As an experimental science, then, the best (or only) way to learn chemistry is by doing it. That can seem like a baffling statement, as though I’m claiming that mixing things willy-nilly will magically transfer in-depth knowledge of chemistry into your brain. This is sadly not possible. What I mean with learning chemistry through practice is that the more practical chemistry you do, the better you become at it. To be a successful chemist, you do have to know how the theory works so that you can intelligently select your targets, building blocks and conditions. But when it’s about a particular system that you are working on and refining, or even a particular technique, working with it over a period of time begins to give you a sense  of what will and won’t work. Tangible knowledge that you can write down or impart on the next student or researcher coming to work in your field is almost never the first result of experimentation. The first result is just an abstract feeling which makes you chase one path and abandon others.

Oxygen_1Perhaps you can see the connection forming here. The relationship between an experimental chemist and their chemistry can be sort of like a relationship between people: based strongly on intuition and instinct. I am sure many of us have met a person we have either liked or disliked for a reason that isn’t entirely obvious to us from the get-go. That is the same sort of level of feeling I’m talking about in the realm of chemistry. I guess it’s no wonder, then, that many of us resort to anthropomorphising terms when describing our chemistry, when human interaction is the realm we’re used to when dealing on that cognitive level.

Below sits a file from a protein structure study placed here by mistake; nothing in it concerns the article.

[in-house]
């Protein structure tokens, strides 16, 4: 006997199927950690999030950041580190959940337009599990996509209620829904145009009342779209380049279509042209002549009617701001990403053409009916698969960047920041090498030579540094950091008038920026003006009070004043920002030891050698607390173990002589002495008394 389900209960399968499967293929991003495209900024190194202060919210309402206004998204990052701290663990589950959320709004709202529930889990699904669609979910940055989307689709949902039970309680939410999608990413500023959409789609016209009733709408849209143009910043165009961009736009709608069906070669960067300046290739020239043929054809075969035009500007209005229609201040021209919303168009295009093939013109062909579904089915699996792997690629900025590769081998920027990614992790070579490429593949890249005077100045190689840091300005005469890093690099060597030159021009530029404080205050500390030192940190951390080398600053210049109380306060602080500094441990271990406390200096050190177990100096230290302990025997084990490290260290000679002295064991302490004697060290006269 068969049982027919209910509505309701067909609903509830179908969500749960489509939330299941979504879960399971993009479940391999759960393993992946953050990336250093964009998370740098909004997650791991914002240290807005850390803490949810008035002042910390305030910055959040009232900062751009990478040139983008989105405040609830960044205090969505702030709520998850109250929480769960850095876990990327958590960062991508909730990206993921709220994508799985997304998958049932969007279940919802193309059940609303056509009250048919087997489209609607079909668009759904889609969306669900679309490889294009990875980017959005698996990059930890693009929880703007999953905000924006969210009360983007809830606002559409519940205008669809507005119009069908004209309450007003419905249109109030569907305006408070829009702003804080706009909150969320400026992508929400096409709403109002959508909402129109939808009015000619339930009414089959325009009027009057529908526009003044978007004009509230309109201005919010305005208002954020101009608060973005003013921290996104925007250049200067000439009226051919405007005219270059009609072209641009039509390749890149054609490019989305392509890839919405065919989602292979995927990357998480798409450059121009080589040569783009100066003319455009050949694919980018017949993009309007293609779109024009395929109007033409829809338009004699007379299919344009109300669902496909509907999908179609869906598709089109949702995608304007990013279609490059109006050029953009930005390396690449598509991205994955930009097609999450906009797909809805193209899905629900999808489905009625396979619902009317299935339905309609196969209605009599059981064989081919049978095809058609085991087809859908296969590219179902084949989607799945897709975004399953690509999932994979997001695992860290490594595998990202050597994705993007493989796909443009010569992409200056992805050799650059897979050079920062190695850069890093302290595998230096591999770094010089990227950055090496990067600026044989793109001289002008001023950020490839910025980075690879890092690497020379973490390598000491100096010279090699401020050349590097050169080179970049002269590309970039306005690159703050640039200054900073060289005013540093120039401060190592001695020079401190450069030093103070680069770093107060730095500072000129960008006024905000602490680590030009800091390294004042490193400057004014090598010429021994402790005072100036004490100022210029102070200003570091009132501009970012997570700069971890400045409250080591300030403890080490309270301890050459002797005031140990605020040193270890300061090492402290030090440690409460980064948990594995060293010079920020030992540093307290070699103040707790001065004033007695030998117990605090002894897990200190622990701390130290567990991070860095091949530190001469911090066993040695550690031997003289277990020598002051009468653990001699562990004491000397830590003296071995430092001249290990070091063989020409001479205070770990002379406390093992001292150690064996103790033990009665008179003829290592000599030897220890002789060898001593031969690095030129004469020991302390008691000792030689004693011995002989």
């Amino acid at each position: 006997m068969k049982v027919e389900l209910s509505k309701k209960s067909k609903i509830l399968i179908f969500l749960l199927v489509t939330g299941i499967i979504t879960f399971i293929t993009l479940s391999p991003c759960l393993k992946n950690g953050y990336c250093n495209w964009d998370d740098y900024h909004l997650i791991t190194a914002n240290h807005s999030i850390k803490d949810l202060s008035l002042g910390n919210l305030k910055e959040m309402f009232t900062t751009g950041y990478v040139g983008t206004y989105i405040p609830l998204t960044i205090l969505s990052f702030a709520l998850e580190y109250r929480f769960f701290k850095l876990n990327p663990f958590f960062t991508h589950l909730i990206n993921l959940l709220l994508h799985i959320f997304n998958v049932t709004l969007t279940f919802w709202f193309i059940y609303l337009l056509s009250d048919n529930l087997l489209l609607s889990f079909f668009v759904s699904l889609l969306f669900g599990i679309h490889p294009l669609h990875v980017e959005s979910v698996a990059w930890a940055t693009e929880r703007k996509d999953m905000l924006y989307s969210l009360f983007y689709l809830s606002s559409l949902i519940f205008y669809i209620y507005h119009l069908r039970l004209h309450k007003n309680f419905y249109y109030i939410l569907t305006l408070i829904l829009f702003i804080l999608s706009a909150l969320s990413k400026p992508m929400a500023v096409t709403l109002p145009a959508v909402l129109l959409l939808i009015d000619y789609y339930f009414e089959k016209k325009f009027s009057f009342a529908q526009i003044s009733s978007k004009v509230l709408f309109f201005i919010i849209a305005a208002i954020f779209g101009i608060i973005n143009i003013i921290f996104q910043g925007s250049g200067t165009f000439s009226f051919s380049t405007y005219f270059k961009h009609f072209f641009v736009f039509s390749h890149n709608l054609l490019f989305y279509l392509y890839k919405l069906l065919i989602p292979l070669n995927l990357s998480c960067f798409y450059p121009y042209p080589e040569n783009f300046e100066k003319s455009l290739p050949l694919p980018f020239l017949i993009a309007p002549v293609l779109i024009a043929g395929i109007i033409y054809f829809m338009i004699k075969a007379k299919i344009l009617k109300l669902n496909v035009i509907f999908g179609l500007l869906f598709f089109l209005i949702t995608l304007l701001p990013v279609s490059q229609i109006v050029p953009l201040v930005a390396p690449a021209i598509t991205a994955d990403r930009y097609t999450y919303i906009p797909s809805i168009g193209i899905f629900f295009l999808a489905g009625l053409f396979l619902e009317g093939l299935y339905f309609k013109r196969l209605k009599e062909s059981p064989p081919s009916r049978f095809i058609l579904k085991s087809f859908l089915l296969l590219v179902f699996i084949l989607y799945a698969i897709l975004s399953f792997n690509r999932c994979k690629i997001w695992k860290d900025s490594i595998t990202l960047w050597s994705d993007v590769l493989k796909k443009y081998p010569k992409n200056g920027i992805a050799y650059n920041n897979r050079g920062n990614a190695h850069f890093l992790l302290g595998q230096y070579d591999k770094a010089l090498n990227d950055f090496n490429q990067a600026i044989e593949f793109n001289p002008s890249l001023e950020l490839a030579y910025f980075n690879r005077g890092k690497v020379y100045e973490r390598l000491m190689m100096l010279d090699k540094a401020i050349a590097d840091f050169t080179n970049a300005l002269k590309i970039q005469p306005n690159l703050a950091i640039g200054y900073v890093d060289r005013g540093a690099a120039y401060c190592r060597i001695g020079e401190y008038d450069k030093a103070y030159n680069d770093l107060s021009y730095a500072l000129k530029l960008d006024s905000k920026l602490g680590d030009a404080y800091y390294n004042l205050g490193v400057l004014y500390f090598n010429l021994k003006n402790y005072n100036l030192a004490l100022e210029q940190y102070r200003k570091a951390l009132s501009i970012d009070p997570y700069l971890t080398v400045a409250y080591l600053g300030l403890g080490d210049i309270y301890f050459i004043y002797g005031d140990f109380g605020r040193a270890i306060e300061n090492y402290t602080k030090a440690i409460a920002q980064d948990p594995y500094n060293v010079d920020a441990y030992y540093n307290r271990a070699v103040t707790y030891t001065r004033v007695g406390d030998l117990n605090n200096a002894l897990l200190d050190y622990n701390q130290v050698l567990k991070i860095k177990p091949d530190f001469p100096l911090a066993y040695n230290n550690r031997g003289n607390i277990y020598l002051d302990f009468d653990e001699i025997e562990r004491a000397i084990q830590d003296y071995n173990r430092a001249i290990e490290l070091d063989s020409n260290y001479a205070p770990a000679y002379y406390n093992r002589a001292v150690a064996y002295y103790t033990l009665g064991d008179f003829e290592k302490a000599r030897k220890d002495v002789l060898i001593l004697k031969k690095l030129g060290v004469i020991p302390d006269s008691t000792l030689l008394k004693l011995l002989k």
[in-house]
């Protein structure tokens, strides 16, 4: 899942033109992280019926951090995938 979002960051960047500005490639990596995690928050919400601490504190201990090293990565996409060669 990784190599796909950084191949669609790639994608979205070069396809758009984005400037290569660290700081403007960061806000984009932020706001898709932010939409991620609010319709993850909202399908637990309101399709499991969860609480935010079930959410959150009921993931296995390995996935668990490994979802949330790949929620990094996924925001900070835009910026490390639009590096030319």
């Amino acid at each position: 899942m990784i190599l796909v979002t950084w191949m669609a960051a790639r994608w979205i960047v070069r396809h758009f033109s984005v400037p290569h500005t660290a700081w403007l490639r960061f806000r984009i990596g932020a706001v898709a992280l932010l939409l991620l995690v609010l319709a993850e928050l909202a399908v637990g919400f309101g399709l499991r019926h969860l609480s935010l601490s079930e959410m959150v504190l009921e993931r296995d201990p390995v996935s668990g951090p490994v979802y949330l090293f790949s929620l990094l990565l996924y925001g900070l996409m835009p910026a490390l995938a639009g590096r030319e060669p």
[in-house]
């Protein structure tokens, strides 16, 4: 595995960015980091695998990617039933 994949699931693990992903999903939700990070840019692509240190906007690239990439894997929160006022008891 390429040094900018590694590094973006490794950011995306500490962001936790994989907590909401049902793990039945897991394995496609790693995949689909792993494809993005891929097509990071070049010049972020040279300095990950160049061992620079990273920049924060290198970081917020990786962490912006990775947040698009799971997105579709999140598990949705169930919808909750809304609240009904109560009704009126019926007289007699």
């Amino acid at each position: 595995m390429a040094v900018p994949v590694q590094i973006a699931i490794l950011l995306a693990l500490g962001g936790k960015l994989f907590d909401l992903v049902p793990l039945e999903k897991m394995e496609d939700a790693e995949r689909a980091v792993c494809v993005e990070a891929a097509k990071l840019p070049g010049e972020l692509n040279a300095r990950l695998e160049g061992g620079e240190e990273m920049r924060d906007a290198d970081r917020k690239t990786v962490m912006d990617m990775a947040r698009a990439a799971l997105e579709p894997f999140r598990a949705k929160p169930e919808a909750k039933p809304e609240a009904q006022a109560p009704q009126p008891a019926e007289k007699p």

There is a pitfall here: with anthropomorphising your work, you risk developing affection for it. The problem with that is the possible development of confirmation bias — you want your chemistry to work out, so you are more likely to interpret ambiguous data as a success rather than a failure. That is a whole can of ethics-related worms, though, and in the interest of brevity, I’ll leave it for another time.

My thoughts on the tendency to anthropomorphise aspects of our work is that it reflects the way chemists may think about chemistry. Although we are scientists who require hard data to support our claims, I feel that is rarely our first point of call in practical chemistry. The instinct comes first, and the data to support or debunk it comes after — which then feeds back into the subconscious knowledge of your work.

If you have feelings about this blog post, you can reach me in the comments, via e-mail at or on Twitter, where I tweet as @Lady_Beaker.



Chemistry picture of the week: Filtering